IT marketing is all about getting potential clients to a position where they are compelled to make a choice in favor of the company conducting the outreach campaign. Generally, there are several levels of marketing. There is that which is remote, and only tangentially affects prospective clients. Then there is that which engages directly through targeted content and the like. The final stages of marketing lead a customer to a salesperson that will ultimately close a deal. This salesperson needs to have in mind a particular strategic approach to making a sale, and the core of it may surprise you.
Ultimately, you can’t change anyone’s mind anywhere in any way. Maybe the only thing you can do is compel them to change their mentality and thinking. The client is the ultimate arbiter of his or her own decision. Since you want to work with clients perpetually and have a relationship that leads to the regular referral of additional clients, it should be your prerogative to meet client needs. Part of that attitude revolves not around argumentation, but around finding ways to redirect objections.
One difficulty you will have to overcome internally will be clients who bring what they feel to be ironclad objections against your service when you know very well that your MSP can precisely meet the need of the client. Often in their mind, they have convinced themselves otherwise, so they will say something to the tune of “Well, this individual told me that these services don’t actually meet the time necessary, and so I’m not sure your services will work for us.”
The instinct of the salesperson may be to argue back, defending whatever situation the client is referencing. A better way to approach that is to make a turnaround. Agree with the customer. Perhaps respond with something to the tune of “We have had this issue in this place with this service, which has led us to effect this solution, something which, considering your particular business, would cover the disparity.”
Certainly, you will come against situations where this IT marketing technique is not quite as effective, and you will have to concede that certain services will not necessarily be requisite to client needs. However, if you can offer a suite of other services in a different configuration, you may be able to do what the client wants. You have to be honest and straightforward, think outside the box, and above all, ask questions.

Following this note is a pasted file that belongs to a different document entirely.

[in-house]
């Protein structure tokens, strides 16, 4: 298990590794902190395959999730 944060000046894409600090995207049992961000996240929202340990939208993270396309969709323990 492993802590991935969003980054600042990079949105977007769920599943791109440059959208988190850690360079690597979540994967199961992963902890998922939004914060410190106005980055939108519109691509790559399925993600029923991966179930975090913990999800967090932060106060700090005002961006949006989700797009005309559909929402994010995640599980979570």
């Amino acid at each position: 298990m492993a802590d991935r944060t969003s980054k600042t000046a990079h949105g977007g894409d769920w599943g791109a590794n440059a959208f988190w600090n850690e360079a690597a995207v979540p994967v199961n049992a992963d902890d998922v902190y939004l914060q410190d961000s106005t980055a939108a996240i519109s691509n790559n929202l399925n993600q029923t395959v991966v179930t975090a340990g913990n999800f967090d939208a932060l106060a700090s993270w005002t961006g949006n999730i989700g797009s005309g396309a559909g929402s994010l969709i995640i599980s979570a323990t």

Many clients have the wrong idea about certain services, and this wrong idea is informing their misgivings. If you ask the right questions, you will be able to get to the root of the wrong thinking and correct it, which can give the client the information they need to make a positive choice in regard to your services.
You will have to think fast, however. As you respond to contentions with questions and turnarounds, your client will naturally feel somewhat defensive. This is to be expected. Be creative and cognizant in the conversation. Ask many questions in a different rhythm and conform to different subject matters. Do not overwhelm the client, but see if you can catch their train of thought and keep it from going into rough territories.
Here are some issues to highlight to make the client make the best decision:
- Business size
- Common data needs
- What previous tech solutions they used
- What kind of budget they are working with
- Whether scaling up is part of their decision to find new MSP services
These are just a few hypothetical subjects, which are likely to give you relevant information on a great number of prospective clients. Additionally, you want to pay close attention to the client themselves as unique from other prospects, and meter your pitch such that it is personal to them. It may take some practice, but eventually, you will find clients choosing your services with greater rapidity and satisfaction.
IT marketing cannot rely only on one kind of outreach. The human element is an integral component in new client acquisition, so ensure you are strategic as you refine your technique.